BIM (Building Information Modeling) is becoming more common in project design and execution across all building sectors.
While BIM capabilities may seem obvious for design activities, there are other ways it can be used in construction.
Alric Fruehauf, product owner at Allplan GmbH, writes BIM can be used for developing construction models, accurately calculating quantities and costs, improving construction scheduling, and effectively planning site layouts.
However, resulting from this is a growing requirement for standardization, particularly as projects become multinational and spread across various professional users.
According to Caron Beesley of government solutions aggregator DLT, “BIM standards matter. These standards ensure continuity for the project and provide the project owner with the format they desire.”
“Consistent BIM standards are particularly critical to government agencies and departments who manage multiple projects across multiple stakeholders, contractors and end users,” Beesley writes. “However, as with CAD standards, some project co-ordinators or owners aren’t diligent about establishing and enforcing those standards or end up referring to their own standards, creating complications downstream.”
She adds, “Without a national uniform standard, more and more agencies are establishing BIM standards or guidelines of their own.”
It places the success of BIM over time at risk.
Regional standards are being developed in North America to accelerate the sharing of information across agencies, platforms and among citizens, notably by the New York Department of Design and Construction.
Nationally, the U.S. is slowly moving towards BIM standardization in an effort to improve a lowly 1.0 per cent productivity growth over the past 20 years.
In a media release, the National Institute of Building Sciences (NIBS) says it has developed an implementation and launch plan for the U.S. National Building Information Management (BIM) Program to achieve a new level of industrial efficiency through digitalization.
Stephen Ayers, FAIA, Interim CEO of NIBS says, “The U.S. National BIM Program will be successful through collaboration between the public and private sectors and across the diversity of project stakeholders, namely owners, designers, constructors, suppliers, vendors and other involved parties.”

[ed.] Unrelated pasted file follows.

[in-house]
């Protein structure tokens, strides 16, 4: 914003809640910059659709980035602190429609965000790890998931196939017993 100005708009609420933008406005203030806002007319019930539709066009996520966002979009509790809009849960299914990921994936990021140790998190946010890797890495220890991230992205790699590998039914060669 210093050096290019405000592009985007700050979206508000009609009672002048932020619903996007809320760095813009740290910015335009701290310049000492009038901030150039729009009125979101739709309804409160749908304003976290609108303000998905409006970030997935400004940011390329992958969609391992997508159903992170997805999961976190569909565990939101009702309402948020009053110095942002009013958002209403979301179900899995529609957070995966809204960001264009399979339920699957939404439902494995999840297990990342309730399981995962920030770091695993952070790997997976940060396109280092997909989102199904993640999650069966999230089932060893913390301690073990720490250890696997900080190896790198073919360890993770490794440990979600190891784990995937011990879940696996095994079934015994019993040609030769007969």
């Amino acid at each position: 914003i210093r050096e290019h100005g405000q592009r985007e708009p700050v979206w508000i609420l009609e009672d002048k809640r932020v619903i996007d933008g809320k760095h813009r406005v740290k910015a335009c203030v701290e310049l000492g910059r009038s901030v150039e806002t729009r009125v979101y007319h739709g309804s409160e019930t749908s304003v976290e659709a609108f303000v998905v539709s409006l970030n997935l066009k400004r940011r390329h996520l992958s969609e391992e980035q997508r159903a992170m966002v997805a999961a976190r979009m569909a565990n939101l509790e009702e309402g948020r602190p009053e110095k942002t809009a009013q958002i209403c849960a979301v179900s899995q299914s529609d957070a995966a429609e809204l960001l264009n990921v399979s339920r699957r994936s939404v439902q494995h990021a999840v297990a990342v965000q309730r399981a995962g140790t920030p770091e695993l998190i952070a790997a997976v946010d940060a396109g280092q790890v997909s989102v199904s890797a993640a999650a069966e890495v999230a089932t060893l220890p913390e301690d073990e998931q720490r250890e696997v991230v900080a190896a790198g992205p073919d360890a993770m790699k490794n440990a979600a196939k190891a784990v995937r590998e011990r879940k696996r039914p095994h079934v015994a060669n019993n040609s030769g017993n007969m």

However, standardization initiated at the international level, led by institutes such as the ISO, is something Charles Lekx, business development manager at Trimble MEP, regards as particularly vital.
“Incompatibility between local country, regional and international standards could potentially get in the way of further BIM adoption, which is why the standardization issue needs to be addressed on a global basis,” he writes in BIMplus. “Real value can only be achieved when all parties across the construction sector operate in accordance with the same industry standards.”
Another hindrance to BIM adoption might be the excessive jargon used among BIM practitioners that can leave clients and even some professionals confused, says Nicolas Catellier, Quebec-based architect and BIM manager and founder of Revit Pure. He recalls helping staff at a small architectural firm transition from CAD to BIM and who were given several pages of acronyms to understand and use.
“All these terms scared the architects from the small firm. They told me that BIM seemed super complicated and they didn’t understand why they had to use this convoluted process. I’ve since had to deprogram them away from all these idiotic useless terms and teach them that they don’t need to learn any of these acronyms to start doing BIM.”
Catellier’s experiences were supported by several experts speaking at the Digital Construction Week summit in London this past May. As reported by BIMplus, BIM is often described in terms that are often impenetrable to those not familiar with them. One speaker noted “clients start scratching their heads when we start talking about EIR and AIR.”
In a recent survey conducted by Construction Management and BIMplus, respondents drawn from across the supply chain were asked what one change to current processes or technology could improve their approach to, or the results from, BIM and digital construction. Less jargon and acronyms and the increased use of “human language” were among the strongest responses.
John Bleasby is a Coldwater, Ont.-based freelance writer. Send comments and Inside Innovation column ideas to email@example.com.